Every week, FOH will be unveiling amazing and extraordinary personalities, those who love education or support its cause and those who education has helped to soar and shape their current realities.
This week, meet our exceptional personality, Dr. Ngozi Okonjo-Iweala. Why is she on our spotlight this week?

Dr. Ngozi Okonjo-Iweala (born 13 June 1954) is a Nigerian-American economist and international development expert. She sits on the boards of Standard Chartered BankTwitterGlobal Alliance for Vaccines and Immunization, and the African Risk Capacity (ARC). On 15 February 2021, she was recently appointed as Director-General of the World Trade Organization. Her term will begin on 1 March 2021, when she will become the first woman and the first African to hold the office.

Previously, Okonjo-Iweala spent a 25-year career at the World Bank as a development economist, scaling the ranks to the Number 2 position of Managing Director, Operations (2007–2011). She also served two terms as Finance Minister of Nigeria (2003–2006, 2011–2015) under President Olusegun Obasanjo and President Goodluck Jonathan respectively. She was the first woman to serve as the country’s finance minister, the first woman to serve in that office twice, and the only finance minister to have served under two different presidents. In 2005, Euromoney named her global finance minister of the year.

Ngozi Okonjo-Iweala has been adjudged the ‘2020 African of the Year’. Previous winners have been Rwandan President Paul Kagame (2018) and African Development Bank President Akinwumi Adesina (2019). Okonjo-Iweala is well-positioned to take on the next big role, transforming Africa and negotiating on the world stage.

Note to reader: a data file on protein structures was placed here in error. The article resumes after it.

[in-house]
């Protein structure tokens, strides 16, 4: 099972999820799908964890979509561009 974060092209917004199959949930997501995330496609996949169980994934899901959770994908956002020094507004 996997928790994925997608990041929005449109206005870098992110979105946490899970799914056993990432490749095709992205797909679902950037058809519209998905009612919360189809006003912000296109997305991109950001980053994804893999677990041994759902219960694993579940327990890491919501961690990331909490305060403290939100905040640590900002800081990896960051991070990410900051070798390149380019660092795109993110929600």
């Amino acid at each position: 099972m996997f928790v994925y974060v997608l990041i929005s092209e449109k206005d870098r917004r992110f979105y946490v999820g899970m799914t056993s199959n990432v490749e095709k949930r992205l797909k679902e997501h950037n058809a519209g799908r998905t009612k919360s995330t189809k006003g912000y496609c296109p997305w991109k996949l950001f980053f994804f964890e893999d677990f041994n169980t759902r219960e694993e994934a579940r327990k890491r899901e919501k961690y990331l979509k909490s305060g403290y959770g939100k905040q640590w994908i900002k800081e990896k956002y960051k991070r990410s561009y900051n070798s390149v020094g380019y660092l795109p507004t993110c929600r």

All these she would not have achieved if she didn’t have access to quality education.

Her story, “my education was truncated by the Nigerian Biafra War. We were in the war for three years and this was something that really opened my eyes. It started when I was just entering my teens and finished when I was in my mid-teens. It was a harrowing time, two of the three years I didn’t go to school.”

Despite the Biafra war, which had a long-lasting impact on Okonjo-Iweala, she still managed to scale through educationally. After the war, Okonjo-Iweala managed to catch up with her education and got accepted into the University of Cambridge in the United Kingdom as well as Harvard University in the United States.

She is a firm believer in education, especially education of the girl-child. She serves as a model and hope to many young girls in Nigeria and Africa.

In her words; Investing in women is smart economics, and investing in girls, catching them upstream, is even smarter economics.

Also, “Educating our young girls is the foundation for Nigeria’s growth and development.”

For this and many more reasons, we celebrate this ICON.

Flickers of Hope on FacebookFlickers of Hope on LinkedinFlickers of Hope on Twitter
Flickers of Hope
Flickers of Hope is a Non-Governmental Organization with a primary focus on Education. We aim to educate, mentor, empower and equip young people, as beacons of hope for the nation.
Categories: Hope for the Hopeless

Leave a Reply

Your email address will not be published. Required fields are marked *